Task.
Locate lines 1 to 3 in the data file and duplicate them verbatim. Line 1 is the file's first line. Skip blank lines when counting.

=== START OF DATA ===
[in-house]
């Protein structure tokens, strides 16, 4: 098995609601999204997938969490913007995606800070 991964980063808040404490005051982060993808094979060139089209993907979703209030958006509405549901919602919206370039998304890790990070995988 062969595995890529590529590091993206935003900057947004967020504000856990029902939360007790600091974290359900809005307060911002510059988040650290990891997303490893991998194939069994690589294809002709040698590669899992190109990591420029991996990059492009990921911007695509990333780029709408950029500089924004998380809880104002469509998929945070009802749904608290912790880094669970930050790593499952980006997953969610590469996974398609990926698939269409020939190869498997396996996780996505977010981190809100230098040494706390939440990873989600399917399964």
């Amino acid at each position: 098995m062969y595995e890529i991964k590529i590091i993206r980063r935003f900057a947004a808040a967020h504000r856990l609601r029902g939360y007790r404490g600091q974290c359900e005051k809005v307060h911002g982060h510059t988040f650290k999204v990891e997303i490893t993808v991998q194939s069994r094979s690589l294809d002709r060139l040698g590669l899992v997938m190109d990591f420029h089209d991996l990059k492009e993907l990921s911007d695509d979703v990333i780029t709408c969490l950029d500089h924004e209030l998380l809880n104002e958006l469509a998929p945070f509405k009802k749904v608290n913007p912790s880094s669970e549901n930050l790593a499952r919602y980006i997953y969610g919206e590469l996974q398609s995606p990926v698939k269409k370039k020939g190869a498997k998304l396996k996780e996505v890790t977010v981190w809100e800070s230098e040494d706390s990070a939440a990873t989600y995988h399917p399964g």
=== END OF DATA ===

[in-house]
């Protein structure tokens, strides 16, 4: 098995609601999204997938969490913007995606800070 991964980063808040404490005051982060993808094979060139089209993907979703209030958006509405549901919602919206370039998304890790990070995988 062969595995890529590529590091993206935003900057947004967020504000856990029902939360007790600091974290359900809005307060911002510059988040650290990891997303490893991998194939069994690589294809002709040698590669899992190109990591420029991996990059492009990921911007695509990333780029709408950029500089924004998380809880104002469509998929945070009802749904608290912790880094669970930050790593499952980006997953969610590469996974398609990926698939269409020939190869498997396996996780996505977010981190809100230098040494706390939440990873989600399917399964």
């Amino acid at each position: 098995m062969y595995e890529i991964k590529i590091i993206r980063r935003f900057a947004a808040a967020h504000r856990l609601r029902g939360y007790r404490g600091q974290c359900e005051k809005v307060h911002g982060h510059t988040f650290k999204v990891e997303i490893t993808v991998q194939s069994r094979s690589l294809d002709r060139l040698g590669l899992v997938m190109d990591f420029h089209d991996l990059k492009e993907l990921s911007d695509d979703v990333i780029t709408c969490l950029d500089h924004e209030l998380l809880n104002e958006l469509a998929p945070f509405k009802k749904v608290n913007p912790s880094s669970e549901n930050l790593a499952r919602y980006i997953y969610g919206e590469l996974q398609s995606p990926v698939k269409k370039k020939g190869a498997k998304l396996k996780e996505v890790t977010v981190w809100e800070s230098e040494d706390s990070a939440a990873t989600y995988h399917p399964g």